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From Michael McCandless <>
Subject Re: help on Lock.obtain(lockWaitTimeout)
Date Fri, 22 Sep 2006 11:01:22 GMT
Doron Cohen wrote:
> For obtain(timeout), to prevent waiting too long you could compute the
> maximum number of times that obtain() can be executed (assuming, as in
> current code, that obtain() executes in no time). Then break if either it
> was executed sufficiently many times or if time is up. I don't see how to
> prevent waiting too short.

Yeah this is still relying on the system time to measure elapsed time
which is [sadly, sneakily] dangerous.  I'm afraid it will eventually
come back and haunt us (me!) if we do this.

Actually, there is a java.util.Timer, but 1) it goes an launches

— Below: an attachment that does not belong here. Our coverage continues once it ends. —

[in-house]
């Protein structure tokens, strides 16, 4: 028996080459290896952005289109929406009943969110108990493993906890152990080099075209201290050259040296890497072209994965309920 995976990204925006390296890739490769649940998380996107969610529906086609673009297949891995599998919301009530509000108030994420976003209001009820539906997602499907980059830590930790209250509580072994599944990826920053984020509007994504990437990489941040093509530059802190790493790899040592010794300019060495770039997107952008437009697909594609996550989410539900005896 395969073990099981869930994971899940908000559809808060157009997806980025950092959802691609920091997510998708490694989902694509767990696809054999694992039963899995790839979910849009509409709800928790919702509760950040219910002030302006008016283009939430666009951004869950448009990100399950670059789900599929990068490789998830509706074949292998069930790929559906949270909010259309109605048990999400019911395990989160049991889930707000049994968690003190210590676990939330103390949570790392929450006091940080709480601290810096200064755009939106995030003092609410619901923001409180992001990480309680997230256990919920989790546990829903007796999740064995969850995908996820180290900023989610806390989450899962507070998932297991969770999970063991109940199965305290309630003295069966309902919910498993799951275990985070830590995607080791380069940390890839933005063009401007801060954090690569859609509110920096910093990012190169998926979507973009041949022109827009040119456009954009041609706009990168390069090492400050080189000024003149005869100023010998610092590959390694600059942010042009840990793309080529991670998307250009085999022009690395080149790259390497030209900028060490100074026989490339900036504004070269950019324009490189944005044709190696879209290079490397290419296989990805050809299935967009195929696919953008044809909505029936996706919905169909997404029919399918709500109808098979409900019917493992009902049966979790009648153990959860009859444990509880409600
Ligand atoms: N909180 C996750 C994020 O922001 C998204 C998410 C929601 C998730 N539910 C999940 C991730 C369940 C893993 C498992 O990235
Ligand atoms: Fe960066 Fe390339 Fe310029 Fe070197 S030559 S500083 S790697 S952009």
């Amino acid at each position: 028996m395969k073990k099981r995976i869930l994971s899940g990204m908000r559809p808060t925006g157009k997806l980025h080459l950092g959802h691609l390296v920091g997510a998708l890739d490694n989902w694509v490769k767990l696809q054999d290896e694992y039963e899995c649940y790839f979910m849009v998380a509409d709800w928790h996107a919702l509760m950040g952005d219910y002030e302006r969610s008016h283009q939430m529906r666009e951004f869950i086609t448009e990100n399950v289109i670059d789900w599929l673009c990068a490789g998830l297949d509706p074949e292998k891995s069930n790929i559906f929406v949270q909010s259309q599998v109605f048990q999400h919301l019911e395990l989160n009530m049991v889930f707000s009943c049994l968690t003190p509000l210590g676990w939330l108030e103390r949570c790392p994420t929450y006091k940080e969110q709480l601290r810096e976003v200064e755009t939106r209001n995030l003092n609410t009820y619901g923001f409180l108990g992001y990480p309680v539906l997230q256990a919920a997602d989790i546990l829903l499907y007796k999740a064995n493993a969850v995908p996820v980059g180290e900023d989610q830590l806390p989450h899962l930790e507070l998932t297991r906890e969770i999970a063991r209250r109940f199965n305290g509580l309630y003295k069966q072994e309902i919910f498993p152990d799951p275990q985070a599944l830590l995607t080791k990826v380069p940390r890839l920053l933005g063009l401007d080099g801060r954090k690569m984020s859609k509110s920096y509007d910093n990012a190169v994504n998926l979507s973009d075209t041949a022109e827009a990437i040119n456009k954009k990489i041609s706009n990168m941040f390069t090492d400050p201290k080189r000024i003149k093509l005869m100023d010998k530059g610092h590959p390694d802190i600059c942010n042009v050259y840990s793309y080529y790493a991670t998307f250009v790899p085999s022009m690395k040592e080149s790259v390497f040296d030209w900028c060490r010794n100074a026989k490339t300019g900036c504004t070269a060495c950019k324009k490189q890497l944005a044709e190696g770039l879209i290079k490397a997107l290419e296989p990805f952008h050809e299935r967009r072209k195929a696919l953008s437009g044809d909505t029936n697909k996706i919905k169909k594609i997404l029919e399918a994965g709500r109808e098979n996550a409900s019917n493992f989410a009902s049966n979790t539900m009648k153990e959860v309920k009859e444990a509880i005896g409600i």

another Thread under the hood, and 2) apparently (some posts I found
through Google), there are clock-shift cases where even this class is
in fact unreliable.

> Btw, I wonder what happens if the time change as of sync occurs in the
> middle of the sleep - since sleep is implemented natively this must be
> taken care of correctly by the underlying OS...?

I *think* sleep is in general robust to clock shifting.  At least, I
sure hope so, because using sleep to make a separate [low resoution]
clock thread has been my workaround for this issue (not relying on
system time to measure elapsed time) in the past.  I believe (I hope!)
I had tested this in the past and came to this conclusion.

There is the spooky InterruptedException that Thread.sleep can throw
-- I think it's only if another thread explicitly interrupts this
thread but I'm not certain?  The sleep() call (in C on many Unix's)
will also stop early if a signal is received while it's sleeping.

Time is just never simple!


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